Five things you need to know – North America

Canada

The Canadian government has deposited its instrument of accession to the Madrid Protocol with WIPO, with the country becoming the 104th member of the Madrid System, which now covers 120 countries. WIPO Director General Francis Gurry also received Canada’s instruments of accession to the Nice Agreement and the Singapore Treaty from Canadian Ambassador Stephen de Boer, permanent representative to the World Trade Organisation. He commented: “This is a true reflection of Canada’s engagement with WIPO and its commitment to multilateralism.” The protocol will enter into force on 17 June 2019.

United States

US President Donald Trump has issued a Memorandum on Combating Trafficking in Counterfeit and Pirated Goods, with the stated aim of expanding and enhancing existing federal government efforts to address “the scale, scope, and consequences of counterfeit and pirated goods trafficking”. The memorandum seeks to facilitate data gathering on the extent of counterfeit trafficking through online third-party marketplaces and to create a coordinated approach between the government (and its law enforcement agencies), private industry and third-party intermediaries (including online third-party marketplaces, customs brokers, payment providers and others involved in international transactions). A report with further recommendations is expected later this year.

United States

Amazon has unveiled its Project Zero programme, which the company claims “combines Amazon’s advanced technology, machine learning, and innovation with the sophisticated knowledge that brands have of their own intellectual property” in a bid to “drive counterfeits to zero”. The project has three dimensions. The first focuses on automated protections to use machine-learning technology to scan its stores and remove suspected counterfeits. The second tool is a self-service aid which allows brands to remove counterfeit listings themselves. The final component of the project is a product serialisation service designed to allow Amazon to individually scan and confirm the authenticity of products that are purchased in its stores. Launched on an invite-only basis, brands are able to join a waiting list on the Project Zero website.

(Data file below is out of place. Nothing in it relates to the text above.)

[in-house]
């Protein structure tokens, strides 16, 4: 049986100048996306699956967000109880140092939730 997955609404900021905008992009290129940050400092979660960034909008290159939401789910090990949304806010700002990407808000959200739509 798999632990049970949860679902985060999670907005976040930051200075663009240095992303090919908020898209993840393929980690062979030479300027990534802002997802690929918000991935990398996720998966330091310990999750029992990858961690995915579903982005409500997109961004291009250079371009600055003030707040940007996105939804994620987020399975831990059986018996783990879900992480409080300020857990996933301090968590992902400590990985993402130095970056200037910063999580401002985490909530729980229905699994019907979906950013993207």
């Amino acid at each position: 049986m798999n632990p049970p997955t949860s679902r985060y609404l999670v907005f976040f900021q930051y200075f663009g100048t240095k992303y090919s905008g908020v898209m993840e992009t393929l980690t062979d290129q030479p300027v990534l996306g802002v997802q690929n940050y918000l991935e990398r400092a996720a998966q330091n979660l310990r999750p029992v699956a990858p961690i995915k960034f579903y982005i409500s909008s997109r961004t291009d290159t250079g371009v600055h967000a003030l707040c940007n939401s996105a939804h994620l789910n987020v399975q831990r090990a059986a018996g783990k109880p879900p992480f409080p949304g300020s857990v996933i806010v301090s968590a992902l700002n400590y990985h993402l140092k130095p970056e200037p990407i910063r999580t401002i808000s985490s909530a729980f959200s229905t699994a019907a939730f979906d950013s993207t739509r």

United States

Two interlocutory attorneys at the TTAB – Elizabeth A Dunn and Christen M English – have been promoted to administrative trademark judges. In addition, Jonathan Hudis has joined the board from his position as a partner with Quarles & Brady.

United States

The USPTO’s proposed changes to the Federal Trademark Law would require foreign-domiciled trademark applicants, registrants and parties to TTAB proceedings to use an attorney who is licensed to practise law in the United States. In addition, US-licensed attorneys representing clients before the USPTO would be required to confirm that they are an active member in good standing of their bar and to provide their bar membership information. The move is designed to challenge head-on the problems posed by “foreign trademark applicants who purportedly are represented pro se (ie, one who does not retain a lawyer and appears for themselves) and who are filing inaccurate and possibly fraudulent submissions that violate the Trademark Act and/or the USPTO’s rules”.

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